A retinal detachment is considered an ocular emergency requiring prompt treatment to save your sight. Although a retinal detachment is painless, without attention from an ophthalmologist experienced in retinal surgery, the vision loss can be permanent and significant. Knowing the symptoms and signs of a retinal detachment can enable you to seek help quickly.
What is a Retinal Detachment?
The retina is the layer of sensory tissue lining the back of the eye. It’s the cells of the retina that receive the incoming light from the world around us, convert it to neural signals, and transmit these signals via the visual pathways to the necessary processing centres of the brain for vision.
For the retina to function properly (and for vision to work), it needs to be able to access the basic necessities – a blood and oxygen supply, plus a metabolic waste removal system. The retina must also, of course, be physically able to send along its neural signals via a connected network of cells. A retinal detachment occurs when the retina is separated from its underlying layers, removing its access to the support it needs to function. Many eye care practitioners will describe a retinal detachment as like wallpaper peeling away from the wall. This results in a loss of sight in the area of the detached retina. A retinal detachment may occur just in one area of the retina, or in severe cases, the entire retina may come away, resulting in complete blindness in that eye.
Eyecare professionals will often refer to a retinal detachment case as “macula on” or “macula off”. The macula is an anatomical part of the retina responsible for your central vision. The status of the macula – whether it is detached or still attached – can determine how urgently retinal surgery needs to be performed. As the central vision is still intact in a macula-on retinal detachment, ophthalmologists will recommend prompt treatment, typically within 24 hours, in order to preserve the vision. However, in a macula-off detachment, as the prognosis is immediately much poorer for recovering the central vision, immediate retinal surgery is less critical. Nonetheless, treatment for a macula-off detachment is still recommended within 7-10 days for the best possible visual recovery.
While some retinal detachments occur for no identifiable reason, a situation known as an idiopathic retinal detachment, there are some known factors that can increase your risk. These include:
- A history of trauma to the eye
- A history of a previous retinal detachment
- A family history of retinal detachment
- Any degree of myopia (short-sightedness), with the risk of retinal detachment increasing as the degree of myopia increases
- Older age
- Certain eye operations, such as cataract surgery
- Other eye conditions, such as a retinal hole or tear, diabetic retinopathy, or lattice degeneration
What are the Signs of a Retinal Detachment?
Signs of a retinal detachment include:
- The sudden appearance of small floating specks within the eye, known as floaters. Typically, this presents as a shower of many tiny dark drifting flecks or sometimes as cobwebs or drifting lines or squiggles in the eye. Floaters from a retinal detachment are due to fragments of retinal tissue or drops of blood from broken retinal capillaries floating inside the eye.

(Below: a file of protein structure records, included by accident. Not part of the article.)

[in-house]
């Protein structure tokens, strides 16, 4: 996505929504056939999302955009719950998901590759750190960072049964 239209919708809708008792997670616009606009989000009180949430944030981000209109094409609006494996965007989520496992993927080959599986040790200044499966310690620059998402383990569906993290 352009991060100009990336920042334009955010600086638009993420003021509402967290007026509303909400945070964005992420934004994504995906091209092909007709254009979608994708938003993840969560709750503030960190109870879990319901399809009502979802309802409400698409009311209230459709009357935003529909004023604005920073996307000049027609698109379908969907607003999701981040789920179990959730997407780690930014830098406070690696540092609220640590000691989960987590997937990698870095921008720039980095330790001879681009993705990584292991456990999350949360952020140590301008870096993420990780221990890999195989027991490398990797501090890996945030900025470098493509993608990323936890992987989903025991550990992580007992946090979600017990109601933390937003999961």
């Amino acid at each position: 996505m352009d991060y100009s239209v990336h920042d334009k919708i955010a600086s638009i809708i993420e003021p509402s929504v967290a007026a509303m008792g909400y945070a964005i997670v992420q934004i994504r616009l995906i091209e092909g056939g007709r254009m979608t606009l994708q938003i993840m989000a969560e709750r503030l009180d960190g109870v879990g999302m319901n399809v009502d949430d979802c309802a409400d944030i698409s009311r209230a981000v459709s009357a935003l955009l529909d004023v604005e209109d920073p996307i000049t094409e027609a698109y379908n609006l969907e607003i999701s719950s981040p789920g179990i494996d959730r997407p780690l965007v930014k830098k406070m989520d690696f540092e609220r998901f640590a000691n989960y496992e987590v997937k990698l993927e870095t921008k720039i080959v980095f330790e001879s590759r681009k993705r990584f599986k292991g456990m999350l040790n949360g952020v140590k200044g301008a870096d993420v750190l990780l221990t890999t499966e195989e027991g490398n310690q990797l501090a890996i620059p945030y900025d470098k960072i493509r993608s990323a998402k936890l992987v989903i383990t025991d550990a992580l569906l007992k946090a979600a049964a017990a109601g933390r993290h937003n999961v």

- The sense of flashing lights in the vision. This phenomenon is known as photopsia and is a result of the mechanical stimulation of the retina as it pulls away, giving the sensation of light perception.
- A sudden darkening or loss of vision in one area of the eye. Some will describe this sensation as like a dark curtain coming across the vision. This dark shadow occurs in the area of the detached retina as it loses its ability to detect light.
Another eye condition known as a posterior vitreous detachment can often present with signs similar to a retinal detachment. A posterior vitreous detachment is a normal age-related change to the vitreous gel inside the eye that can also cause floaters and photopsia. While most cases of flashing lights and floaters are likely to be a posterior vitreous detachment, as these may also be a sign of a retinal detachment it is important not to simply dismiss these symptoms but still get checked by an optometrist or ophthalmologist. A posterior vitreous detachment can increase the risk of a retinal detachment by causing a hole or a tear during the process of the vitreous gel liquefying.
A retinal detachment can be treated a few different ways, often depending on the location and size of the detachment. An ophthalmologist experienced in retinal surgery will counsel you on the most appropriate treatment, which may be:
- Pneumatic retinopexy: the injection of a silicon gas bubble into the eye, which pushes the detached retina back into position.
- Vitrectomy: surgical removal of the vitreous gel, so that it no longer pulls on the retina.
- Scleral buckle: a band of silicon is sutured to the outside of the eyeball, which indents the wall of the eye inwards to encourage the retinal to reattach.
As a retinal detachment can have devastating consequences on vision, it’s important never to ignore your symptoms.
Note: Any surgical or invasive procedure carries risks. Before proceeding, you should seek a second opinion from an appropriately qualified health practitioner.